What Is Collaborative Family Law?
Collaborative family law is a method of resolving disputes that takes place outside of the court system, in which both parties to the dispute work together with their family lawyers to arrive at a resolution.
The first step in resolving a family law issue collaboratively is to try to come to an agreement by negotiating through lawyers. If parties are not able to reach an agreement through negotiations alone, they can enter into the mediation/arbitration process in lieu of going to court to litigate their issue(s).
Collaborative Divorce Lawyers in Brampton
At Tailor Law, we appreciate the sensitivity and care required in dealing with your Collaborative Divorce matter. Our law firm works hard to approach your Collaborative Divorce matter with the sensitivity and expertise that is required. Both parties involved often have different perceptions of what is fair, making the entire process of reaching an agreement stretch out for seemingly forever. Differing incomes and roles in the family can make an equal financial split messy and confusing. Moreover, children can often be lost in the constant mess of everything going on. Our Collaborative Divorce Lawyers in Brampton are dedicated to bringing a resolution that is in your best interest and helps you as well as any children involved move forward.
What Is Mediation?
Mediation is a process in which both parties and their lawyers meet to work out a settlement with the help of a neutral third party who is experienced in family law. The mediator may be a senior lawyer or other appropriate person recommended by the court or decided by both parties. Each lawyer will ask for personal and financial disclosure from opposing counsel before the mediation date so that all of the required information will be available at the mediation. This is one of the methods used in Collaborative Divorce Law to help parties settle their matter outside of the court.
What Is Arbitration?
Arbitration is another form of negotiations that is used in Collaborative Divorce Law. If the parties are unable to arrive at a settlement agreement through mediation, the process will shift into arbitration. In this case, the neutral third party is referred to as an arbitrator, who will hear evidence and arguments from both sides and make a legally binding decision. The arbitrator acts kind of like a judge, enforcing procedural rules, legal rights and obligations, and decorum.
If mediation can resolve some but not all of the issues on the table, an agreement can be made that sets out the agreed-upon settlement and states that the remaining issues are to be decided through arbitration.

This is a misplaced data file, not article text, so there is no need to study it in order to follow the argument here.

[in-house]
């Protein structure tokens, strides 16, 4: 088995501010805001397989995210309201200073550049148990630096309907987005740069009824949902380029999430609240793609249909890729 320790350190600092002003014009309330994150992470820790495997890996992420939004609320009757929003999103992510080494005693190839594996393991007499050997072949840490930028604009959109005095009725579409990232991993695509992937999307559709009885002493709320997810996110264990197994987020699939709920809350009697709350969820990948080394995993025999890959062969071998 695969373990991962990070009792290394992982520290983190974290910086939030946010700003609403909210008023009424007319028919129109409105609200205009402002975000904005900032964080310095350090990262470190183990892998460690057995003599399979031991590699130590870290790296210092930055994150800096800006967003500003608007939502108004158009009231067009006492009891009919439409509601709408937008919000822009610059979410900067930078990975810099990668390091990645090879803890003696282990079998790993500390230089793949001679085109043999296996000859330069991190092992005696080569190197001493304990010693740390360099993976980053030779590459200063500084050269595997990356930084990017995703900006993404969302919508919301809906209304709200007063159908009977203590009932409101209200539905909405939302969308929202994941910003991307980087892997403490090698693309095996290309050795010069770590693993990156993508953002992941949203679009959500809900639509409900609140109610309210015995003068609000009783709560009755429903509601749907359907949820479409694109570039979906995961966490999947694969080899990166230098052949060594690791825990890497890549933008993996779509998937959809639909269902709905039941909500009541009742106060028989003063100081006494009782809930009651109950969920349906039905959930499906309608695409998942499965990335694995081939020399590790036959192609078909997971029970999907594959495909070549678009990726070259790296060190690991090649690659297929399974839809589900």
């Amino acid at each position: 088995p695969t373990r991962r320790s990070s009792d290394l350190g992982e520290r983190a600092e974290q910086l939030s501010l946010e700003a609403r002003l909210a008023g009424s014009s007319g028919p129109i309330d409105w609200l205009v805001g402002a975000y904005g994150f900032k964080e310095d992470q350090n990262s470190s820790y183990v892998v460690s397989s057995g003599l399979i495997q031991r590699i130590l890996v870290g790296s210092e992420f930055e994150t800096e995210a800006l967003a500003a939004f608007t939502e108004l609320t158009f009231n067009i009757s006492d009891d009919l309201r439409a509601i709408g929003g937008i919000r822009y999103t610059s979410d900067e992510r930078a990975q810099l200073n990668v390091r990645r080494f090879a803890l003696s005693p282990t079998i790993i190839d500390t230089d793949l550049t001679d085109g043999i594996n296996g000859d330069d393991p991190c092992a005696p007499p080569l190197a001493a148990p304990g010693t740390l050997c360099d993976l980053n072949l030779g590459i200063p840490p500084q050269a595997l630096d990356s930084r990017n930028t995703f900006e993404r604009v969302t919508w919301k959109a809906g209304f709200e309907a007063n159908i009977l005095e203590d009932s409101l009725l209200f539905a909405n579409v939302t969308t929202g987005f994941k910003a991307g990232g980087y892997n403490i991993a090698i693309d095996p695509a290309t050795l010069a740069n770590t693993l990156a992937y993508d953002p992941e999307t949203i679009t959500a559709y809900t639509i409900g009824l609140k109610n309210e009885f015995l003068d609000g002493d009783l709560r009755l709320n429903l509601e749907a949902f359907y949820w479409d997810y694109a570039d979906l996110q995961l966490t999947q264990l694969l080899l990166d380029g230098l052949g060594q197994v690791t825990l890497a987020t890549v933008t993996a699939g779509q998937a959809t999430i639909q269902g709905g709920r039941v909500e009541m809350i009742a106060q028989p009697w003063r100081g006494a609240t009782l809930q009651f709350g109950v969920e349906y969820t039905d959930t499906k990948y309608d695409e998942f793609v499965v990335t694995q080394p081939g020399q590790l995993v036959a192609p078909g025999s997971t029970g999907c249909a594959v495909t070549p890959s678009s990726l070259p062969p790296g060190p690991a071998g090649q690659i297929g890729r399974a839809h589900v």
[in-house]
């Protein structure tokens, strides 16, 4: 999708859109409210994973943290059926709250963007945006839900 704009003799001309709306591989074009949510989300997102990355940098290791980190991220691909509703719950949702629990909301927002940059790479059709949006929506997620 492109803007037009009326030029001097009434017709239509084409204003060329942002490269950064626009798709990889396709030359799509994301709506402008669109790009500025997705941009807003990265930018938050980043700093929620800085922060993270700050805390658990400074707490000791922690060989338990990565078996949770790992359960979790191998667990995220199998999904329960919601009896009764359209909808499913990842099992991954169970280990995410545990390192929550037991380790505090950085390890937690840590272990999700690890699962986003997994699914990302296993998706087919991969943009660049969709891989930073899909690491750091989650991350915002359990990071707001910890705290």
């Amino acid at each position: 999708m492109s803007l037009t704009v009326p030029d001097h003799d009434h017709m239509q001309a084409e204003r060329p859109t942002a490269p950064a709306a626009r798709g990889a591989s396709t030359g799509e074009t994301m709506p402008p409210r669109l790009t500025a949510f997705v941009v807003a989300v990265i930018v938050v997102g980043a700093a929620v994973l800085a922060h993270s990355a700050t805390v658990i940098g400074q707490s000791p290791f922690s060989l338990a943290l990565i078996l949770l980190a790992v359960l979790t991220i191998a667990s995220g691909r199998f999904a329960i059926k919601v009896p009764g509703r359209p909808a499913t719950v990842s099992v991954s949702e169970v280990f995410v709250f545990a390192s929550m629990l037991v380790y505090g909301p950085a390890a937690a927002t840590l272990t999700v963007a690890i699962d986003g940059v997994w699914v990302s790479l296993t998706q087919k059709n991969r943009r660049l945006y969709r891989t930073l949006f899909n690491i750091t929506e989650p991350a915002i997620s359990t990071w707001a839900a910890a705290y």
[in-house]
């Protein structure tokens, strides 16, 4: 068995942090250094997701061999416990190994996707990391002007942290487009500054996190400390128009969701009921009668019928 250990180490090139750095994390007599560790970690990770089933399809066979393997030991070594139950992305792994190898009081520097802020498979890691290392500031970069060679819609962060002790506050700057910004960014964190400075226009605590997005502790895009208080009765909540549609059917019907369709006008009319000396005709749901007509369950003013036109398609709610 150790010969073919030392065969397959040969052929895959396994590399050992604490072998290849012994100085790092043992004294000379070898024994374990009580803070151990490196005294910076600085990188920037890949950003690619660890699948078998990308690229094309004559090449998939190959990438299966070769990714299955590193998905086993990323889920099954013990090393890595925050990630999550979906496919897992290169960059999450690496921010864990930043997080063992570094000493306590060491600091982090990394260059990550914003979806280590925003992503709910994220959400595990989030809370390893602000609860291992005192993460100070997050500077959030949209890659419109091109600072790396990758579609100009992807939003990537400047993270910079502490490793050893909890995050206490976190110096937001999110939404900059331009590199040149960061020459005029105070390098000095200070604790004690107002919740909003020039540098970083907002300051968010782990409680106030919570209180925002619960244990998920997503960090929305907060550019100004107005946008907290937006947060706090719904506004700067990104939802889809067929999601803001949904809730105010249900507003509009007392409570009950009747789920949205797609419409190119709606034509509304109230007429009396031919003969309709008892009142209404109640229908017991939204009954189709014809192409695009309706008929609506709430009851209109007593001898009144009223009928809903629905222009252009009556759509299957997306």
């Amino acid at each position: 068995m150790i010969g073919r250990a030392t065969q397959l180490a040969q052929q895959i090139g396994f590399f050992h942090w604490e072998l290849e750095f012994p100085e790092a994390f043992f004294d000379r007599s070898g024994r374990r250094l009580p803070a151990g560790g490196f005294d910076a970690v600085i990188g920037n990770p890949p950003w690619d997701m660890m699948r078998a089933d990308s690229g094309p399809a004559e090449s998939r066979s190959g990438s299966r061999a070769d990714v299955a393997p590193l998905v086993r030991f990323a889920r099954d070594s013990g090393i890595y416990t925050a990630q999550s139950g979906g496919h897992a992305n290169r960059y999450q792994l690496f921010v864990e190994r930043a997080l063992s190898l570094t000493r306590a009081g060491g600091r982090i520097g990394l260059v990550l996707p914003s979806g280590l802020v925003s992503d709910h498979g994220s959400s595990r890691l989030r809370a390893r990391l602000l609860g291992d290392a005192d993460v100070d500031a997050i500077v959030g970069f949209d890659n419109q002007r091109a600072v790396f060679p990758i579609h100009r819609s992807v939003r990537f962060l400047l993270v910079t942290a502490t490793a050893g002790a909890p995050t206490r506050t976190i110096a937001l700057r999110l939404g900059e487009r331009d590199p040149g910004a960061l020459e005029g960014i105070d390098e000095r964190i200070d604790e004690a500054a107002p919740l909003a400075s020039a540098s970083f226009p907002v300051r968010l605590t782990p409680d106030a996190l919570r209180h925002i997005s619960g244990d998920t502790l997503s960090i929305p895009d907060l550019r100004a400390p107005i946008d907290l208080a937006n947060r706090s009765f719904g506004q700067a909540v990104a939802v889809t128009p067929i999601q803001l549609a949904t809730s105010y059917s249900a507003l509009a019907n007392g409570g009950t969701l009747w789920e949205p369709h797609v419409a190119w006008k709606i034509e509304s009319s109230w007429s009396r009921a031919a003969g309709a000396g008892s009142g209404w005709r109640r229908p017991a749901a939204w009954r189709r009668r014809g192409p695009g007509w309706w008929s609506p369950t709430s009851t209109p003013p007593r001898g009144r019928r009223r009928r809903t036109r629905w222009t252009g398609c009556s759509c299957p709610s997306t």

How Does The Mediation/Arbitration Process Work?
The power of the arbitrator to make a binding decision comes from the arbitration agreement. This legal contract sets out the parties’ responsibilities to the process, as well as the content and scope of the questions that can be decided by the arbitrator. A similar agreement will precede mediation, setting out the obligations of the parties, including the obligation to negotiate in good faith. These agreements must be signed by both parties and witnessed. They must also state whether they are governed exclusively by Ontario law.
When a resolution is reached, whether, through mediation or arbitration, the parties will sign a binding settlement agreement laying out the details of the resolution and what they will mean for each party.
Often, a separation agreement will include a clause requiring that any future disputes regarding the terms of the agreement shall be settled by way of mediation/arbitration. This prevents further litigation in court regarding issues that have already been legally resolved, as any changes to the agreement must be decided through mediation or arbitration.
It is possible, however, for the court to find such a clause invalid for reasons such as:
- A finding that one of the parties signed the agreement under duress;
- A finding that there is a power imbalance between the parties;
- The failure of a party to make relevant financial disclosure;
- A finding that mediation/arbitration would not be in the best interests of a child; and
- One of the parties did not comprehend the nature and effect of the agreement.
Why Is Mediation/Arbitration Often A Better Option Than Litigation?
Whether entered into voluntarily or by virtue of an agreement, this process is a far cheaper way to resolve a dispute, both in terms of the fees paid by the parties, and the strain put on court resources.
Also, bringing the resolution of issues out of the courtroom can serve to de-escalate the conflict, as the lawyers involved may be able to facilitate a more cordial and productive meeting. Mediation/Arbitration is a more private method of resolving conflicts, which can lessen parties’ fear of embarrassment or other negative feelings associated with exposing personal and financial details.
Searching For The Best Collaborative Divorce Lawyers in Brampton?
If you are seeking assistance with your Collaborative Divorce matter you can call Tailor Law today to get help from our trained Lawyers in Brampton who can help you navigate through the whirlwind of paperwork and emotions that come with deciding how to proceed.
If you have questions about your Collaborative Divorce matter or what assistance with Independent Legal Advice please call us today to set up an appointment to speak with one of our Lawyers.